It does not hurt to ask but be prepared for a no. Also if you really need a job to help pay the bills I would not risk "being a guinea pig" if the new company wants to try it out, because if they do not like it and you have left your other job now you are stuck with conforming to what the company wants or having no job.

When we hire we want people who will get the work done and is at work on time. The longer someone is at work with us the more we are open to being flexable with their schedule, but in the end we need them at work to get the work done.



answers from Orlando on

it would be Ok to ask if the position is, or has any potential for telecommuting. Not all companies practice this, even if it seems like a simple thing to you or I, it may be against their policies. Although, it seems like you have a lot of flex time at your current job, not many employers are as accommodating, but an hour drive is terrible too. Tough situation. I hope it works out in your favor :)



answers from Oklahoma City on

I think if it sounds like a good job and they offer it to you that you could try the working the days they want to prove you are a good employee and able to manage your work well. Then ask if it's all right to start doing some of the work at home. They may not say yes but at least you have shown you can work and do the job without having to be redirected back to work all the time.



answers from La Crosse on

I agree with all of the responses. I would wait until you are asked to ask questions. I would make a list of questions before you go the interview. Do you know someone that works at the company now? Maybe they can give you some information. I think you have to ask yourself why you got mad at your current job and work on fixing that, if you really feel it is worth it.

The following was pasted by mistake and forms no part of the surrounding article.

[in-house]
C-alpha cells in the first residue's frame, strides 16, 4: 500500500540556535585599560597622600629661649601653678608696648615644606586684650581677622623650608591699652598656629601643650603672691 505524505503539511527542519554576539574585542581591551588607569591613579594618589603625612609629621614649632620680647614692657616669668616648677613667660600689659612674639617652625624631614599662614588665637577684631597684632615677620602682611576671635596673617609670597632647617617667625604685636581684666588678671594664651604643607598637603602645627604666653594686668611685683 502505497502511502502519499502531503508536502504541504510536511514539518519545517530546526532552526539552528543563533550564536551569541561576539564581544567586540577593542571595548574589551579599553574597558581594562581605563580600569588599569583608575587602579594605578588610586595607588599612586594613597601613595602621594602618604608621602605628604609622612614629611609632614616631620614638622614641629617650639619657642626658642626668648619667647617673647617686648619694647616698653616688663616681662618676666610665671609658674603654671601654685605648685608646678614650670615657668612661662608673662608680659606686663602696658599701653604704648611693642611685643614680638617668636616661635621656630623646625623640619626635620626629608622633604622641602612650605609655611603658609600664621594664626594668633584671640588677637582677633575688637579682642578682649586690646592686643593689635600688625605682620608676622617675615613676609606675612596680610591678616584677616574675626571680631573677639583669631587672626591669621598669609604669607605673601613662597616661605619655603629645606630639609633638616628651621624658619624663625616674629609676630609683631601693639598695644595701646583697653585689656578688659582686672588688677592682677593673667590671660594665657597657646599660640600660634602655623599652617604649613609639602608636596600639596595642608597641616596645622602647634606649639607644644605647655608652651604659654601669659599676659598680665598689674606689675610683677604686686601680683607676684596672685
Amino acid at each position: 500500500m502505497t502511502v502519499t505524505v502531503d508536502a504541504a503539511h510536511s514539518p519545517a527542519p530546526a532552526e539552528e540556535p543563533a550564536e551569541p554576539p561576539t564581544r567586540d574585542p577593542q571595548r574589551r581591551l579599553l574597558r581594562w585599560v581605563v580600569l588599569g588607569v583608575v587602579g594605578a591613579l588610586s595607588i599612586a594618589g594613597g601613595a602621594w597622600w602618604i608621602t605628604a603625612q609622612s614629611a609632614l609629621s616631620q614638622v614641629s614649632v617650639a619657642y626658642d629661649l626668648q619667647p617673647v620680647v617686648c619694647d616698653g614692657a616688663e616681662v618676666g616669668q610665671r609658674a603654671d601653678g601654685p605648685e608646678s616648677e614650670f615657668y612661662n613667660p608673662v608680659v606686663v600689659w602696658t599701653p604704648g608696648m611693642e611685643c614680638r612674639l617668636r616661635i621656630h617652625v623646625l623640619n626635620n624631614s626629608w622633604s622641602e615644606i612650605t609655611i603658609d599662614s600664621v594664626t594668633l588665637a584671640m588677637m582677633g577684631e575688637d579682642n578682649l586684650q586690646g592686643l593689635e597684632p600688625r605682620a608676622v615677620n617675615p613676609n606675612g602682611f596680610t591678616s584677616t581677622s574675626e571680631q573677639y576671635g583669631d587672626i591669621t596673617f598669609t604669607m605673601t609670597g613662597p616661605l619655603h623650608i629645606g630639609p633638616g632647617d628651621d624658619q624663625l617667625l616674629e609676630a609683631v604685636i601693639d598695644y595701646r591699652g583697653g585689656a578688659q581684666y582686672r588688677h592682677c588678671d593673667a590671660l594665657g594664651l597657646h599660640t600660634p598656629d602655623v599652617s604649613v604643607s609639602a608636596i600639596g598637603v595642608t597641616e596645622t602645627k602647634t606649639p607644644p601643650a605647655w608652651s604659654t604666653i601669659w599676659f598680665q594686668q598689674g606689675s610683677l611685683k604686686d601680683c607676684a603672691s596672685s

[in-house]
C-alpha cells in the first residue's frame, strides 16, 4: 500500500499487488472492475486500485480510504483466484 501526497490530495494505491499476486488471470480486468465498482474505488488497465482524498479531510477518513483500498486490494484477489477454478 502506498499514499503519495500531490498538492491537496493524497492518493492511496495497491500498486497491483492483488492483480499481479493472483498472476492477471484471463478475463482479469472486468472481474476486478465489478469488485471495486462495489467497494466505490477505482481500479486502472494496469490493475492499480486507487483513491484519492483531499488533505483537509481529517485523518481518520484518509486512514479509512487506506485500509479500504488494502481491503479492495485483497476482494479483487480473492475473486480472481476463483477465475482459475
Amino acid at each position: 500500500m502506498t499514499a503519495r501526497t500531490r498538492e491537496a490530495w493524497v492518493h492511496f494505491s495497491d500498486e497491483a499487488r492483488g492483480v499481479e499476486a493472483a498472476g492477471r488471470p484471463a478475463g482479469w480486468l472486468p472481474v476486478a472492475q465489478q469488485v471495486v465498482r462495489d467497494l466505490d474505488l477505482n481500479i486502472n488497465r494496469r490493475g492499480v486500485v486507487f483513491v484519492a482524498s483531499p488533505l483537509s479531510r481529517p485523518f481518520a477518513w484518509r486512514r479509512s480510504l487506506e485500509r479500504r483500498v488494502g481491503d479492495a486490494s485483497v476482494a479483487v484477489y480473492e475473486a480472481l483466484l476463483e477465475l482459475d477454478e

answers from Chicago on

i've been in hr for the last 12 years and i agree with asking at the end of the interview. of course also have other actual job related questions too- ask those first and then finish with the workplace flexibility, etc.

i work for a very progressive organization where we have much of our workforce telecommuting. it's an excellent work/life benefit and i probably wouldn't be there if that benefit was taken away. i'm surprised many companies don't put more emphasis on this work/life balance.

you say you're not "that" happy with your job. just imagine if the work/life benefits were removed. also, what's said in an interview about work/life balance may not hold exactly true when you start your job.

also, at some companies you have to earn the that extra work/life balance so as you gain more years of service, maybe you can work virtually more often or flex your time, etc.

sounds like you may have a good gig already =)



answers from Dallas on

I believe if you couch it the right way you can bring up at initial interiew, but definately not the time to begin negotiating or tell them the job is off the table if flex time isn't available. Usually at the end of each interview the interviewer asks. . ."Do you have any questions about the position/job/company?" You could respond by asking about their flex time policy, vacation and other family benefits.
Don't tell them it is deal breaker, but once/if they offer you the position, you are really in the seat to negotiate and even tell them, "Gee, I would love to work for you all, but the flex policy is really a deal breaker. Is there a way you can work out the same kind of situation I currently have?" and then work it that way:)
Good luck on the entire process!!